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Why did Lime quietly kill off its electric moped sharing program in NYC?

You’d be forgiven for not noticing, but shared micromobility company Lime’s electric mopeds have disappeared from the streets of NYC less than a year after their debut.

The electric mopeds (or “seated electric scooters” as my more pedantic commenters will soon inform me) were added to Lime’s micromobility suite to complement its standing electric scooters and electric bicycles.

They were first rolled out in Washington, DC, before joining Lime’s NYC fleet, and were used as a faster alternative to the company’s e-scooters and e-bikes.

At 30 mph (48 km/h), the electric mopeds took commuters out of the bike lanes and onto the roads, helping them reach destinations farther away in less time.

But they didn’t last long, as not even a year went by before they were pulled from NYC’s streets for Lime to refocus on its smaller micromobility vehicles.

Lime’s Jacob Tugendrajch explained to amNewYork Metro that the company “recently made the decision to wind down our moped program in New York City and focus entirely on the city’s e-scooter pilot program.”

While Lime didn’t specifically mention Revel, the competing electric moped–sharing service may have weighed into the decision.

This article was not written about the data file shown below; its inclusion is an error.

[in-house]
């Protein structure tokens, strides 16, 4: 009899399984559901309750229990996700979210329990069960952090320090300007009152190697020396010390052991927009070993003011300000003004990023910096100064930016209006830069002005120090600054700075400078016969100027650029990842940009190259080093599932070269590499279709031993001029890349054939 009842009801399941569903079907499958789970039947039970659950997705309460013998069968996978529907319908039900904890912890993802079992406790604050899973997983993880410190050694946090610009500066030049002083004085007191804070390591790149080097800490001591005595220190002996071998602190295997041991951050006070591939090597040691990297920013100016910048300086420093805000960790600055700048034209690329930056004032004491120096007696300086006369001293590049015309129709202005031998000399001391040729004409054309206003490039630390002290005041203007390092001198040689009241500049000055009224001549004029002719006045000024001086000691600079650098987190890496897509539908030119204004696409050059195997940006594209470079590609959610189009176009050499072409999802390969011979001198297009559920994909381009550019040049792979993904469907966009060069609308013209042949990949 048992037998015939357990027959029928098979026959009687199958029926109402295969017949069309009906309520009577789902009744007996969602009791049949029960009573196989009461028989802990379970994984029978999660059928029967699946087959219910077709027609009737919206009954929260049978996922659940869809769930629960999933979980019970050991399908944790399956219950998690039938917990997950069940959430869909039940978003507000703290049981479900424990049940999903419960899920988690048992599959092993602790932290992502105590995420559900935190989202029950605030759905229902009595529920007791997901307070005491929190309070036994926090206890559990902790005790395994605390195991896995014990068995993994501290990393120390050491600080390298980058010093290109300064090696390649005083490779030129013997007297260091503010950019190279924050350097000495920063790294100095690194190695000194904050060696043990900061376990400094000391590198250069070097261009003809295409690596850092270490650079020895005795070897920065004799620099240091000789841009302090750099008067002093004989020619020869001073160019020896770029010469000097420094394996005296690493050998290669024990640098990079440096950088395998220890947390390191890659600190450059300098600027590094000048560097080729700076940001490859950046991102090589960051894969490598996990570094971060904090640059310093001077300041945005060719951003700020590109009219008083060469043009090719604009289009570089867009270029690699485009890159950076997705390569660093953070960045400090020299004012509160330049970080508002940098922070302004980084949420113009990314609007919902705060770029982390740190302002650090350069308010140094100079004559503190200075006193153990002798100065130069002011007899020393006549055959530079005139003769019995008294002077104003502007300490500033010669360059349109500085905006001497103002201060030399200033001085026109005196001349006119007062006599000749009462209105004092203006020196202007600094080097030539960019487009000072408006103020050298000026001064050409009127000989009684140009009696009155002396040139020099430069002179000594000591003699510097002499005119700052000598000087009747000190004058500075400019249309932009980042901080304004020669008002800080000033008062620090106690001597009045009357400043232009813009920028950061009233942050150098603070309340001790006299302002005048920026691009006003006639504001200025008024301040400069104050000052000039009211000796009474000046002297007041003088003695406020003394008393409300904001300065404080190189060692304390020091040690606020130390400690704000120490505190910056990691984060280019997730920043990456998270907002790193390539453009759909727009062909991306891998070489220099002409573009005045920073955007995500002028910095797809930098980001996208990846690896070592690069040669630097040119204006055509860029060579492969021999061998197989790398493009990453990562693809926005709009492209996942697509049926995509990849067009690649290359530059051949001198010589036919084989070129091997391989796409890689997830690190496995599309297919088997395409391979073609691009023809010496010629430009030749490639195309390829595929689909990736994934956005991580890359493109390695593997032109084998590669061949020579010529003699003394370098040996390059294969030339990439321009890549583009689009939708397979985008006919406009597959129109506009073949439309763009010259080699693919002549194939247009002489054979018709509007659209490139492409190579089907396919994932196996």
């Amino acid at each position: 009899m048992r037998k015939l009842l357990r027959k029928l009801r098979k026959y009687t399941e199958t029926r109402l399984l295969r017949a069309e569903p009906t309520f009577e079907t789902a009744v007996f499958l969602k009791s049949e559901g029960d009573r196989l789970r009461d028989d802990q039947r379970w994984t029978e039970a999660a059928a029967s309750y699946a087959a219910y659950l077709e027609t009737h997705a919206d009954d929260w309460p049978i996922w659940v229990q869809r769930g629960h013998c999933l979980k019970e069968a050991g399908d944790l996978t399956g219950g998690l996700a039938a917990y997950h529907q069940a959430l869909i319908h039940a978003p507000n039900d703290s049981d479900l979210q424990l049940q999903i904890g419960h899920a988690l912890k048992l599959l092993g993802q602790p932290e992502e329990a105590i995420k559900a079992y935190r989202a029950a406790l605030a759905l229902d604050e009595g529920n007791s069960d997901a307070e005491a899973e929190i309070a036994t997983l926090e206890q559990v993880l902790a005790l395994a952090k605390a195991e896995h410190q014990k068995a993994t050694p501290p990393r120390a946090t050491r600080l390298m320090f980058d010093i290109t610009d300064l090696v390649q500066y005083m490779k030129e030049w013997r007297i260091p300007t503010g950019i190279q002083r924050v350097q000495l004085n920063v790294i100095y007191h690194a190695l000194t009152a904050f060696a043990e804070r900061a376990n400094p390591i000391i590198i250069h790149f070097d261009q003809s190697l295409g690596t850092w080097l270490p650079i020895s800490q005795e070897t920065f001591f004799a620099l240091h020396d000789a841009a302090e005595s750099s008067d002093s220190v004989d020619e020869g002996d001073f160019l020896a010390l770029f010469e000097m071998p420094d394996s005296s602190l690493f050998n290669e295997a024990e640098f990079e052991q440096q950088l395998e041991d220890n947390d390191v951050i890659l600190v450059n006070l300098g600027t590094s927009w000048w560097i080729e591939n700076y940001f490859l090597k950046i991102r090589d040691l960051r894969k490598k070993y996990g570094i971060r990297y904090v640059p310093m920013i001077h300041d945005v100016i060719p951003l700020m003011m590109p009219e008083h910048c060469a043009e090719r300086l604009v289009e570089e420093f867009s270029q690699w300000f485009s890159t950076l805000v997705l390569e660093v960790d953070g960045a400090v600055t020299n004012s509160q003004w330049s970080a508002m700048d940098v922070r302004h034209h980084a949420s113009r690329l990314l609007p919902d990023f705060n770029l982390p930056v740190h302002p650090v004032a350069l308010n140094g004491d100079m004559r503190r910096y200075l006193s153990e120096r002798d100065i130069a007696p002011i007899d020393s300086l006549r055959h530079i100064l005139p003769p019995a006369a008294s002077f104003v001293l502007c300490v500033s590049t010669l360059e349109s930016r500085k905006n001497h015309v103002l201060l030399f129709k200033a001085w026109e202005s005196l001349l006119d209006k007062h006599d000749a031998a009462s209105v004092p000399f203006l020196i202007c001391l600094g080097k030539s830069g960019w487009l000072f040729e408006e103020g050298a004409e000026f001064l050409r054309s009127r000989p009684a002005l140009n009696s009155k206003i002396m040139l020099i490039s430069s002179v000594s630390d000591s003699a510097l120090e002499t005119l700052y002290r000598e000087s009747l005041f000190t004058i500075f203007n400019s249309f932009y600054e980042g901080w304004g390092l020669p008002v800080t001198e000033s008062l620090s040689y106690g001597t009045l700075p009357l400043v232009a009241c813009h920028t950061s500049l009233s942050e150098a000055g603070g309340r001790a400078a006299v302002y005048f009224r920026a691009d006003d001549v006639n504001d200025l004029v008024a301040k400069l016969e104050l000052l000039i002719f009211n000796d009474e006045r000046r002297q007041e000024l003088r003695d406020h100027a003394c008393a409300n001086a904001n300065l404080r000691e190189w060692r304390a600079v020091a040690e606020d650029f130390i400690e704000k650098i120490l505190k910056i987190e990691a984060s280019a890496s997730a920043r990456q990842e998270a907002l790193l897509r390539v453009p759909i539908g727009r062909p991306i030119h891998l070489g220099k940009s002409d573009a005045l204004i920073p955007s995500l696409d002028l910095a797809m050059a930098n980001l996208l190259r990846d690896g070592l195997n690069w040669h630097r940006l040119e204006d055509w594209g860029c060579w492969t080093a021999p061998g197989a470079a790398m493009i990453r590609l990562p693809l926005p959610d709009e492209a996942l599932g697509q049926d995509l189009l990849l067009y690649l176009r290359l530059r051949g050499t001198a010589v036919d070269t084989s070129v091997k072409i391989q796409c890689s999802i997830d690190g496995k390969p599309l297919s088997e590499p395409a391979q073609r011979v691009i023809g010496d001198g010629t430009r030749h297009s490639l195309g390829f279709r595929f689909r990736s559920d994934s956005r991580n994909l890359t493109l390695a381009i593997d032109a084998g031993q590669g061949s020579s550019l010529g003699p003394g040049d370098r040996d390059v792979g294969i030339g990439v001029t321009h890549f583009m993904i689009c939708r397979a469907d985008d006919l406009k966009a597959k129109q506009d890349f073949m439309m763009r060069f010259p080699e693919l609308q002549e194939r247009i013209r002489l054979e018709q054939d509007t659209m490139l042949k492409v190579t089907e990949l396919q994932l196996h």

Revel uses the same electric mopeds as Lime, which are produced by Chinese two-wheeled EV giant NIU.

Revel began with a multi-year head start on Lime when it comes to larger electric moped sharing, beginning operations in NYC with a pilot program all the way back in 2018.

While Lime initially brought 100 electric mopeds into NYC, Revel operates several thousand vehicles in the city. Revel has also expanded significantly into other verticals including electric bicycle subscriptions, Tesla taxis and charging stations.

Lime may be the largest electric scooter sharing company, but its experience lies largely in several hundred-dollar e-scooters and e-bikes, not several thousand-dollar electric mopeds.

The company now appears to be pouring its efforts entirely behind its e-scooter and e-bike programs, with Tugendrajch explaining that, “This first year of the e-scooter pilot has been fantastic and we are all-in on building on that success, focusing on safety, equity, and accessibility as ridership heats up with spring weather and we prepare to launch phase two this year.”

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Avatar for Micah Toll Micah Toll

Micah Toll is a personal electric vehicle enthusiast, battery nerd, and author of the Amazon #1 bestselling books DIY Lithium Batteries, DIY Solar Power, The Ultimate DIY Ebike Guide and The Electric Bike Manifesto.

The e-bikes that make up Micah’s current daily drivers are the $999 Lectric XP 2.0, the $1,095 Ride1Up Roadster V2, the $1,199 Rad Power Bikes RadMission, and the $3,299 Priority Current. But it’s a pretty evolving list these days.

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